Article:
Flying submarine envisaged in RN challenge

Flying fish-styled defence system

A futuristic flying fish-styled defence system for the Royal Navy, was envisaged by Saab Seaeye systems engineer, Ali Roy. With defence dangers acute at the waterline, she designed an organic shaped concept with the nimble agility to both fly and swim - to avoid detection or pursue a quarry.

The UK's brightest and most talented young engineers and scientists came up with varied and futuristic designs after being challenged by the Royal Navy to imagine what a future submarine would look like and how it would be used to keep Britain safe in decades to come.

The young British scientists and engineers were gathered together under FutureNest, an offset of UKNEST, a not-for-profit forum that promotes the engineering, science and technology interests of UK Naval Defence.

Along with Ali Roy’s flying concept, there was a crewed mothership shaped like a manta ray, unmanned eel-like vessels equipped with sensor pods which dissolve on demand to avoid enemy detection, and fish-shaped torpedoes sent to swarm against enemy targets.

Commander Peter Pipkin, the Royal Navy's Fleet Robotics Officer, said: "With more than 70 per cent of the planet's surface covered by water, the oceans remain one of the world's great mysteries and untapped resources.”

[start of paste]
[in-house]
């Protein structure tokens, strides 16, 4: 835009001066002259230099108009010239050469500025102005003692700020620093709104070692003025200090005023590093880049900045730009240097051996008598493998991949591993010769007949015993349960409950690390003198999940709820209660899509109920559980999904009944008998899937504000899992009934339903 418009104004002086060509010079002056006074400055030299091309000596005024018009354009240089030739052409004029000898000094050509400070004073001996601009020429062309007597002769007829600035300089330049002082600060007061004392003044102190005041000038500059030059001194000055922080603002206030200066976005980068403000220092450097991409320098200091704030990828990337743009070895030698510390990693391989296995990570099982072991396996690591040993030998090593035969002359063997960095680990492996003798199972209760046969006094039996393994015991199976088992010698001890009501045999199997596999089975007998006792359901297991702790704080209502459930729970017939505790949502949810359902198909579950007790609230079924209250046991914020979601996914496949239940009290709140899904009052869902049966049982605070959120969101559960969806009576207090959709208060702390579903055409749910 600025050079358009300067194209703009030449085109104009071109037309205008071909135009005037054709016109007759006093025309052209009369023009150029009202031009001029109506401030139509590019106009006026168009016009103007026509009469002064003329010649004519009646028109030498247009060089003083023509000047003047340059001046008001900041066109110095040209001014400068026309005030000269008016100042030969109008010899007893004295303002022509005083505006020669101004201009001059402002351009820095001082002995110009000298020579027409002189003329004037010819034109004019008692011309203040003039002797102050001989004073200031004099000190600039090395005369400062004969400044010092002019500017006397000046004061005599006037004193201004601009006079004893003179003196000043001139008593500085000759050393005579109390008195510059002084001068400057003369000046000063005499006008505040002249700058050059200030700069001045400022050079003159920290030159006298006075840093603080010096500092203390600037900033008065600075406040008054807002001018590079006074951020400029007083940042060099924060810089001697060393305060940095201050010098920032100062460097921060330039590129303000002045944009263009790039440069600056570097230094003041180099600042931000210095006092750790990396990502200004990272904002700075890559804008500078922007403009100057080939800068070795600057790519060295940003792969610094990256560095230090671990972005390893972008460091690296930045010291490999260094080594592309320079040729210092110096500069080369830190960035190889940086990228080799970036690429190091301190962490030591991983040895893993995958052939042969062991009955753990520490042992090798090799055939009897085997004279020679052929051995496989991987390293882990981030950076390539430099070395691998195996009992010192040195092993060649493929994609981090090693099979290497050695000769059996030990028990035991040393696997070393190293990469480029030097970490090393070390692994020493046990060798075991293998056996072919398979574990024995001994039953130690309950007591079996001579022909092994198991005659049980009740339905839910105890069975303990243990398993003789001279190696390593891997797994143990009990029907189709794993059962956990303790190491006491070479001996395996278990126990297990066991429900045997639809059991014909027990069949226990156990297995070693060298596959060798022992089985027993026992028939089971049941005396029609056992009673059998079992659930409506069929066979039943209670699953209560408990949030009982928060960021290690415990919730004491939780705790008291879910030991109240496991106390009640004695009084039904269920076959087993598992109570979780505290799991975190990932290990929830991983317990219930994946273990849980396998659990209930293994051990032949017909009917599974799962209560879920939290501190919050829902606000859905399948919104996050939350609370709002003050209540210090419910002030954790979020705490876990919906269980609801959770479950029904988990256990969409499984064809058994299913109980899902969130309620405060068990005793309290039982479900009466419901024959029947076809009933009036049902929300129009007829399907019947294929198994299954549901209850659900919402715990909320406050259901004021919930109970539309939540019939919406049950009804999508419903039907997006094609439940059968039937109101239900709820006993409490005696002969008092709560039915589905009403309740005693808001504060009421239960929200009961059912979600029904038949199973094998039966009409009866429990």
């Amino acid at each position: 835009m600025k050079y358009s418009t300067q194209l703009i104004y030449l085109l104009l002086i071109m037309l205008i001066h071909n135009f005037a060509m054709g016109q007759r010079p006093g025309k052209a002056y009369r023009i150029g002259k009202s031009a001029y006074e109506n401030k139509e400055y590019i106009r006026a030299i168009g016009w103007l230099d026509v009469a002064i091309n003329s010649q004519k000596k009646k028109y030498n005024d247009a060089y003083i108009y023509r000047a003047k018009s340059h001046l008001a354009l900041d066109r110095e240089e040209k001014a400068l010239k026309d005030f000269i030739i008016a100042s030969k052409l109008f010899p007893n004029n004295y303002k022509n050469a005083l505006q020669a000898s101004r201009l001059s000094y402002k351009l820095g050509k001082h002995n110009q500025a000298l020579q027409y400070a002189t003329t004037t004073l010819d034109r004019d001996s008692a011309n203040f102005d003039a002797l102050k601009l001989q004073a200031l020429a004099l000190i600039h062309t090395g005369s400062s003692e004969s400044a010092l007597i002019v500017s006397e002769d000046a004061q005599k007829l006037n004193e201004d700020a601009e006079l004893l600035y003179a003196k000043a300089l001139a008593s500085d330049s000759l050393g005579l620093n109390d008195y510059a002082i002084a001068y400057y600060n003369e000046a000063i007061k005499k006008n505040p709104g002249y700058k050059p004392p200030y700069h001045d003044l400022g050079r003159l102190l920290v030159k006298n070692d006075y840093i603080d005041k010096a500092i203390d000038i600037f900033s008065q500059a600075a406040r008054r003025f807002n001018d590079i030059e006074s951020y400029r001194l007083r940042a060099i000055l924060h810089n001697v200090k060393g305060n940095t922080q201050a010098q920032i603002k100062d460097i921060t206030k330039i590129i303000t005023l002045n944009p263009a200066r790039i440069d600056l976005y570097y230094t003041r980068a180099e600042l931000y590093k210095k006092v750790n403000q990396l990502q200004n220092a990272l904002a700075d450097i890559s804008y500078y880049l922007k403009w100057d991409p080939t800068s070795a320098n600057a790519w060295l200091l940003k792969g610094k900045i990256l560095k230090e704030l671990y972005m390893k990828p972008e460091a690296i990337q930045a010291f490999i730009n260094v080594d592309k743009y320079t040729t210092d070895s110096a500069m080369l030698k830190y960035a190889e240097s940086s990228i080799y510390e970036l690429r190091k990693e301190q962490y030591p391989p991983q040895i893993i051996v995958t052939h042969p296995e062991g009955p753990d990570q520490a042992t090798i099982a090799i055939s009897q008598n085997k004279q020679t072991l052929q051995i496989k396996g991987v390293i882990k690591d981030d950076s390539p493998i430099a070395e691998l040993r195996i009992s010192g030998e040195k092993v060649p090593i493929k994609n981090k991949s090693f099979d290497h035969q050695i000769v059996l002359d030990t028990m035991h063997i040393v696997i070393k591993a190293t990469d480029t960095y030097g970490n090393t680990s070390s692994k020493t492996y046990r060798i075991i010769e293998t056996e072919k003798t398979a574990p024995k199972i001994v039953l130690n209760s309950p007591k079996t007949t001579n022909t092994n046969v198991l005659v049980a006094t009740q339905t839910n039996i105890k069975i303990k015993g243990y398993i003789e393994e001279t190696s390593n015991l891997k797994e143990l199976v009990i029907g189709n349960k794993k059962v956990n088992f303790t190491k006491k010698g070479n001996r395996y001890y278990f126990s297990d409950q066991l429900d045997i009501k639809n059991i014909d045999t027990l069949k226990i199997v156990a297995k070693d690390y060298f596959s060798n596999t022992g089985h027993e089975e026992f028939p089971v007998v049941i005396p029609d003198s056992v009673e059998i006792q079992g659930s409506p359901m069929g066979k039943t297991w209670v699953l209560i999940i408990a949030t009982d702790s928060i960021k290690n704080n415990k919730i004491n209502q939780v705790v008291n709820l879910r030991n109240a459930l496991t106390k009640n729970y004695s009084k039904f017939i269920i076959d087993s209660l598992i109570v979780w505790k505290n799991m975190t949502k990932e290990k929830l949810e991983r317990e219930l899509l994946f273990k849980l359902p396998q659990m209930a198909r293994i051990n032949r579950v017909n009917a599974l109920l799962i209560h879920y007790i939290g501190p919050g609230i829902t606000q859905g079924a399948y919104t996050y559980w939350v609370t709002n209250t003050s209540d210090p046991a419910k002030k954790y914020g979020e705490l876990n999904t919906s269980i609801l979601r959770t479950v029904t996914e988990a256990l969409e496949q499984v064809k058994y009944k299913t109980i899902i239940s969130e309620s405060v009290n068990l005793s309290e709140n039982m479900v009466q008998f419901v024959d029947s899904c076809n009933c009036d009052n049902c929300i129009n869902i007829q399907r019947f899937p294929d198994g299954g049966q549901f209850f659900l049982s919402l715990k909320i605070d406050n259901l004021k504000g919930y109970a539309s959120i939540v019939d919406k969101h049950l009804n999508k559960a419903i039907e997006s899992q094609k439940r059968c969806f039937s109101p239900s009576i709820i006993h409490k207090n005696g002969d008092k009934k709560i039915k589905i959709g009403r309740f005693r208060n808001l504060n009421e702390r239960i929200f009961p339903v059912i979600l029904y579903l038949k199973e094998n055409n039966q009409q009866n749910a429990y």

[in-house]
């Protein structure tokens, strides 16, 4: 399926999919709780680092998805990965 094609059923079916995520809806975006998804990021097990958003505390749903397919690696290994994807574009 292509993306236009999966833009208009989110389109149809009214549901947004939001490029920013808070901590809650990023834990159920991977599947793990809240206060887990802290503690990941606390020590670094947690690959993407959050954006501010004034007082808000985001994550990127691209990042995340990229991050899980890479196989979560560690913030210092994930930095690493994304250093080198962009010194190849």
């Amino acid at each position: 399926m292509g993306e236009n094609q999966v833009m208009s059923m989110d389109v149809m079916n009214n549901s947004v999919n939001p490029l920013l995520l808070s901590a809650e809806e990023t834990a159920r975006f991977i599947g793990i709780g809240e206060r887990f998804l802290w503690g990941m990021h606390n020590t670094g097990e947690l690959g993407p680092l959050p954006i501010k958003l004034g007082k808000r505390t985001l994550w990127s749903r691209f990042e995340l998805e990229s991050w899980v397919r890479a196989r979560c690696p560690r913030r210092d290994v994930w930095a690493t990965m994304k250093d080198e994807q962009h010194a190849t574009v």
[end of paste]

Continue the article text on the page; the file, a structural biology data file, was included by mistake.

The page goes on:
"It's predicted that in 50 years' time there will be more competition between nations to live and work at sea or under it. So it's with this in mind that the Royal Navy is looking at its future role, and how it will be best equipped to protect Britain's interests around the globe.”

Defence Minister Harriett Baldwin said: "These remarkable designs display the great promise of our young engineers and scientists and the great ambition of the Royal Navy." 

"This kind of innovation is at the heart of defence and the UK's world-leading capability. That's why we are using our rising budget to invest in high-tech capability to keep our Armed Forces at the cutting-edge, and our £800 million Innovation Fund aims to take advantage of exactly these kinds of futuristic ideas."

Secretary of State for Defence, Michael Fallon, said that the ideas proposed were the most important he had seen.

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